“Advent – Joy” – Sunday, December 13th, 2020

REV. DR. ELIZABETH CUNNINGHAM

Stouffville United Church

Advent 3 – Joy
Living Nativity
Psalm 126

Cause and effect. ‘Cause and effect’ is defined as the relationship between events such that one is the result of the other. The ‘cause and effect’ pattern often expresses itself in significant reversals. You’re moving forward in life and all is good. And then someone you love dearly dies. Or you receive notice that your job is eliminated. Life for you is stopped suddenly. That is the cause. The effect is the sorrow, the sadness, the anguish, the disbelief, that is caught up in your tears. Or you’re going along in life, and all is not good. You’ve been looking for a job for months, or maybe you’ve been trying to get pregnant, like it was in my case for a few years. And then you get the call for the job. Or your pregnancy test is now positive. And the effect of this sudden reversal is pure joy, as your tears are now turned to laughter, in your relief, in your joy.

Way back in 2020, as a church, we were in the middle of Lent, with services of Good Friday and Easter Sunday coming up. Schools were just going into March Break. And then the pandemic showed up. And our world quickly shut down. Stores closed, church buildings were off limits, day cares shut down, schools closed, people were laid off work. We were told to stay home and only go out for essential things like food or medical appointments. And then hospitals started filling up with the sick, many in the ICU’s and on ventilators. And then long-term care facilities began closing their doors to families, and the elderly were becoming easy victims of this virus. Everything we took for granted was turned on its head.

Reversals are a part of life. And their ups and downs are well known in our hearts. We bear the scars. And our heart knows the flutter of beautiful joy! Reversals in life happen. But through each one, we have known God’s constancy in walking with us, listening to us, guiding us, healing us. “Great is thy faithfulness” we sing, ‘strength for today and bright hope for tomorrow”. These are the things we know about God.

“Psalm 126 acknowledges the reality of sorrow.”1 The psalm writer is writing about the exile experienced by the people, and the tears they have shed. Just as today, all of us are affected by the pandemic. The burden and the sadness of the pandemic has impacted us all. A commentary writes, “The psalm looks for signs of God’s promise in dark and difficult times.”2 The psalm uses the watercourses in the Negeb as a metaphor for this promise. I read this week that “the Negev is a desert region in what is now southern Israel. It is a place of contrasts. When it is in drought, nothing will grow there. When the rains come, the whole place springs to life and everything grows. This change from barrenness to abundance of the hope of this psalm.”3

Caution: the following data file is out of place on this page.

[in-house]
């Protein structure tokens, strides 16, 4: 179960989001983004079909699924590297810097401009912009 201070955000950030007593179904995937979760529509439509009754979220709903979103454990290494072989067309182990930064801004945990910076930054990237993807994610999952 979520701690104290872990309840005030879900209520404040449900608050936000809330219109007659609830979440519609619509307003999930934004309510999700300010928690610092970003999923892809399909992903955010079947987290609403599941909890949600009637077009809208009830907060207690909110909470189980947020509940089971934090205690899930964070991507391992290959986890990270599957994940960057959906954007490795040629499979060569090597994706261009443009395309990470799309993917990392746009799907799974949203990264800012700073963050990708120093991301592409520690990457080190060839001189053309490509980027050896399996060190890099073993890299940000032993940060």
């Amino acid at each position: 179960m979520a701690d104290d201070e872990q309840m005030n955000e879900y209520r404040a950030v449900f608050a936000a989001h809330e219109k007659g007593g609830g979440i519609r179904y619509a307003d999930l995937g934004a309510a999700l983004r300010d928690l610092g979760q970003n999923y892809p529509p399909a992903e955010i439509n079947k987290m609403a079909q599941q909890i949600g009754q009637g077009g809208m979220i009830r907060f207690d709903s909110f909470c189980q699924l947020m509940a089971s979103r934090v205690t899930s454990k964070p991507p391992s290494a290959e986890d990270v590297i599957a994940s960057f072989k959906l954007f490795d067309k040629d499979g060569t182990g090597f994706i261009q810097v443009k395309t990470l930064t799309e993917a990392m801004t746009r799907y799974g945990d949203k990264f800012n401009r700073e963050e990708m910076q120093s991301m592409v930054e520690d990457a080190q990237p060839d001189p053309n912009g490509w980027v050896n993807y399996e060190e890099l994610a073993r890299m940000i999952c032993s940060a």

My friend Hendrik Hart has told me of a place he has always wanted to see. It is a desert in South Africa, by the South Atlantic Ocean. “Once a year it is carpeted with blooms from late

August to early September. The sole issue in predicting best time as the flowers burst into life depends on the rains.” 4 It holds its beauty for a week or two. To see it, you have to be lucky in your timing so that you don’t miss this glory, this joy in the desert!

What happens in between the planting and the emergence of green? What is in this in-between? Trust. Trust that the seed will germinate and the plant will emerge from the seed.

I think of the sower in our psalm, the one who will come home rejoicing with shouts of joy, carrying her sheaves. Even into the earth that is dry from drought, the sower bends over, and putting her hand in her seed bag, takes a few seeds and carefully places the small seeds into the ground. The seed is as vulnerable as the sower. But imbedded in each is the promise of new life. The sower places the seed in the ground. She is discouraged by the condition of the land, the drought, the hot sun. But the sower always hopes, because the seed she holds in her hand contains the promise of new life. Then one day, the sower will scan the field and she will see the first evidence of sprouts, that beautiful green announcement that the seed has opened and the plant is pushing up to new life.

What happens in between the planting and the emergence of green? What is in this in-between? Trust. Trust that the seed will germinate and the plant will emerge from the seed. As we sing in another favourite hymn, “in the bulb there is a flower, the seed an apple tree – something God alone can see.” 5

It is this story of God’s constancy that is written deeply in our hearts. It is this promise of new life that saves us again and again. Turning our tears into shouts of joy.

Thanks be to God. Amen.

[1] Feasting on the Word, Pastoral Perspective, 60.
[2] Feasting on the Word, Pastoral Perspective, 58.
[3] Awaken: The Art of Imaginative Preaching, (Minnesota: Logos Publications Inc., 2011), 14.
[4] The Namaqualand Spring Flower Power Desert in South Africa (atlasofwonders.com)
[5] In the Bulb there is a Flower, United Church of Canada Hymnal, VU 703, Vs. 1.

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